Passionate Foodie: History in the making!

Passionate Foodie: History in the making!

Lucinda Frye

Diverse and indigenous cuisine brought by the many ethnic people to St. Maarten from all over the world piques our interest. To this end, we are on a quest to find where it comes from, if it is used for celebrations, if it is exotic to some but normal food to others. Anything to do with keeping the body and soul nourished with what is produced from good old terra firma is what makes the world go around.

Life has changed with this new virus doing the rounds. While there is so much heartache for many – being scared of being caught up in an ailment that may or may not affect one for life; having to change many of our ways – there is one thing that has come out of this that is all for the good and that is gardening.

Gardening is being done by many around the world who have never grown anything before. Gardening is being done by folk who profess to not have a green thumb. Gardening is opening up the hearts and souls of folk who may never have communicated with each other in the past. Gardening is becoming common ground between groups of people who want healthy food put on the table, but it is not just that; it is that these folks realize that going back to the basics is what life is all about at this present time.

Keep in mind that gardening will not make things difficult for the shopkeepers and bigger scale farmers, because these home gardeners will only be able to grow small quantities but, boy, will those veggies and salads be the best tasting ever! Gardeners are uniting everywhere and there is no exception on St. Maarten.

This is partly due to the new and very lively Facebook group called Kitchen Garden Club. One enthusiastic gardener felt she had to share; share what she was doing; share in her excitement; share the seedlings she seemed to be producing by the hundreds – literally – and so she created this Facebook club! The club has drawn in so many on island who are keen to start growing.

But that is not the only Facebook group to be full of life at the moment. There is the Home-Growers of St. Maarten group; SXM Fisheries; Spaceless Gardens, who put out there that this “pandemic is of great concern, it is an eye opener to help shape new innovative ways to move forward with our food security in mind” – food that not only is fresh and tasty, but food that heals is uppermost in everyone’s minds.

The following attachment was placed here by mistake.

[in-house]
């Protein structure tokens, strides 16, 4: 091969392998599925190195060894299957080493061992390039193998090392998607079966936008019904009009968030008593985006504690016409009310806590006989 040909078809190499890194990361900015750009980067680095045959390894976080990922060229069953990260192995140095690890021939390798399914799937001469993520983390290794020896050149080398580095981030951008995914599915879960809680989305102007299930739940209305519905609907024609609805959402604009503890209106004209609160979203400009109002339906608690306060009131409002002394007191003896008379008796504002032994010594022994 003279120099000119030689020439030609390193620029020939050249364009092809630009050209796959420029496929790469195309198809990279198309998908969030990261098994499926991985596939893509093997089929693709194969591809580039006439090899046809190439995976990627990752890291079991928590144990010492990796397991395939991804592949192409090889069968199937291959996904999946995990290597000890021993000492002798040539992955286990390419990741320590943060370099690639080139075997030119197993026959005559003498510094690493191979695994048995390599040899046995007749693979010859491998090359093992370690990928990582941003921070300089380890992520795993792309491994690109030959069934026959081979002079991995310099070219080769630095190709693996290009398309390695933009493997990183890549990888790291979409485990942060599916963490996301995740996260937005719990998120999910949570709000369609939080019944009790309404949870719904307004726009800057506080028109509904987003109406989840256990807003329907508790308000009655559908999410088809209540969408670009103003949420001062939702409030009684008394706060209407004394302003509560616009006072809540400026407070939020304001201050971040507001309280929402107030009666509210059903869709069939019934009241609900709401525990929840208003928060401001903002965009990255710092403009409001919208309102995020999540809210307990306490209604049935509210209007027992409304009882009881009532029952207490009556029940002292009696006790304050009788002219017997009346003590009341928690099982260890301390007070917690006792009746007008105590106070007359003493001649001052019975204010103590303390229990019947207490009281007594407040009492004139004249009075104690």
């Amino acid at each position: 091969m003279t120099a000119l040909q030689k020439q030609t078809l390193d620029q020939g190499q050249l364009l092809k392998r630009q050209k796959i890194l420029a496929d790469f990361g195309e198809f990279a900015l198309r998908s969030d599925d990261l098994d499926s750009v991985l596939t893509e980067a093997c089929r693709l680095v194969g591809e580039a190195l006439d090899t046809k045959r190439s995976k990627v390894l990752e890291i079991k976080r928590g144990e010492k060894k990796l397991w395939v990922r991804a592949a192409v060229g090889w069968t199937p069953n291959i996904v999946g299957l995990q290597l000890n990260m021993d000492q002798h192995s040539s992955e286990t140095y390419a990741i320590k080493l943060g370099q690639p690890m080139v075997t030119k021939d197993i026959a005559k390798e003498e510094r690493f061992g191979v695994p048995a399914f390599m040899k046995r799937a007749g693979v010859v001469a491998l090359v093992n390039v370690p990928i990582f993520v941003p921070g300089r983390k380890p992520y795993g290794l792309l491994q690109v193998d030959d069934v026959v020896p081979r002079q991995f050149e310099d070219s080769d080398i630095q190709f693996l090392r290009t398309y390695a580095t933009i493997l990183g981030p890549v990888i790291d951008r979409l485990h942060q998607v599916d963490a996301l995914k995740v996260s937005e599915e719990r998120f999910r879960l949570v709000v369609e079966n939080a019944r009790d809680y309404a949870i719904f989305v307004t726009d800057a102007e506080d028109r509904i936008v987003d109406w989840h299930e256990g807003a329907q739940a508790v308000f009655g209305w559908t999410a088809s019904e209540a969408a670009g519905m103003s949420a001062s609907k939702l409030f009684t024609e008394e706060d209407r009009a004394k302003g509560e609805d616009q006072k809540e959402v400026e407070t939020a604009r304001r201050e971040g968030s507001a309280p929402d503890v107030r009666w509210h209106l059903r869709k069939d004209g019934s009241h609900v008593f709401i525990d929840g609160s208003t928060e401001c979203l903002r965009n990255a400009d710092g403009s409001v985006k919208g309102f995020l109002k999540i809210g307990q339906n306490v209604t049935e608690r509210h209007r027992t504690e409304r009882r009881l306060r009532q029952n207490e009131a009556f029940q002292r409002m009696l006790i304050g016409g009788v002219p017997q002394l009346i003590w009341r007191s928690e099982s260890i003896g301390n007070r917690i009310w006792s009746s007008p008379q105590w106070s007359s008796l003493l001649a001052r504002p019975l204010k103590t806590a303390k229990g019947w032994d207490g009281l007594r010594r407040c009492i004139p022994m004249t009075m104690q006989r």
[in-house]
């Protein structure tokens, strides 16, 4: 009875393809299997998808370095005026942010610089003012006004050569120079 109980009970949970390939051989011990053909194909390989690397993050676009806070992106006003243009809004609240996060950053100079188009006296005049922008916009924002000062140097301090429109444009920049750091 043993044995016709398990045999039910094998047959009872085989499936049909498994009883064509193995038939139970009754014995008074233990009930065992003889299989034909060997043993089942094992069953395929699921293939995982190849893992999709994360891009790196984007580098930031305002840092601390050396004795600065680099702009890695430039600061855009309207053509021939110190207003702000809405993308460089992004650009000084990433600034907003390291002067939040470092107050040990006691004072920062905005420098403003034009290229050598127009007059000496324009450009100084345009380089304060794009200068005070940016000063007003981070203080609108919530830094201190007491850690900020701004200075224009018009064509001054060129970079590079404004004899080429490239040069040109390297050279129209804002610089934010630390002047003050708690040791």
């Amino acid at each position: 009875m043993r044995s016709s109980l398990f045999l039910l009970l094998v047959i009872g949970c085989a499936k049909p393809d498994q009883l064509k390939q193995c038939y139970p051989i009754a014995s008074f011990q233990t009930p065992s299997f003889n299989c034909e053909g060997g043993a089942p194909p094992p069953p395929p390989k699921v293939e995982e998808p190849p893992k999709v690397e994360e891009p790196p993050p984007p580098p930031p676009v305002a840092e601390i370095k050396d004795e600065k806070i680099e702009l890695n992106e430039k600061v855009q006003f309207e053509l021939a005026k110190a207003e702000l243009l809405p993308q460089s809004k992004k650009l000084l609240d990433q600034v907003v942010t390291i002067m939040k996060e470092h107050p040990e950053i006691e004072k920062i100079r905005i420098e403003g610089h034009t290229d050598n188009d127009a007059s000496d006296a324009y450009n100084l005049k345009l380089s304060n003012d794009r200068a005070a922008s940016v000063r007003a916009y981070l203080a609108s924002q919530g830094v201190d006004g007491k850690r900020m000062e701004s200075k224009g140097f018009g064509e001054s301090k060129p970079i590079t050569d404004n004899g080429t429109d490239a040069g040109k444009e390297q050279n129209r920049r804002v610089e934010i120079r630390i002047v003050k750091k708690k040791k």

I have possibly missed some of the enthusiastic groups above, and have not I mentioned the groups of growers on the French side that are producing excellent veggies, salads and herbs too – this upsurge to grow our own food that many/most folk have not done/attempted to do in the past 40 or more years. History is in the making on our wee rock; we are going back to our roots and doing what was done many years ago, producing food that is good for our health.

Everyone, beginner gardener and those whose livelihood depends on it, is growing things that one would not believe is possible to grow on island. It is fascinating to see pictures of the huge jackfruit in one garden, the enormous soursop in another, and beautiful carambola fruit that is in yet another garden. How is it that those plants are doing so well? Questions about gardening are put to the group on social media and answers come back, encouraging and kind. 

Where can one get dirt? Who has seeds or seedlings to spare? What can one use as planters? How can one cope with pesky monkeys and iguanas? Questions and answers keep on rolling along with great videos thrown in. Oh yes, things have suddenly changed in the gardens out there, history is being made.

Did you know that there’s a couple of grapevines producing table grapes in someone’s garden? Did you know that there’s a great variety of basil that grows in this climate very happily? Have you seen the size of the cucumbers, the eggplant and the variety of tomatoes coming out of some gardens? There are some plants that will not grow here, plants that need cold weather to give them a boost, but one of those plants is not potatoes. Potatoes can be grown in containers. In fact, most of the plants we can grow on island can be grown in containers.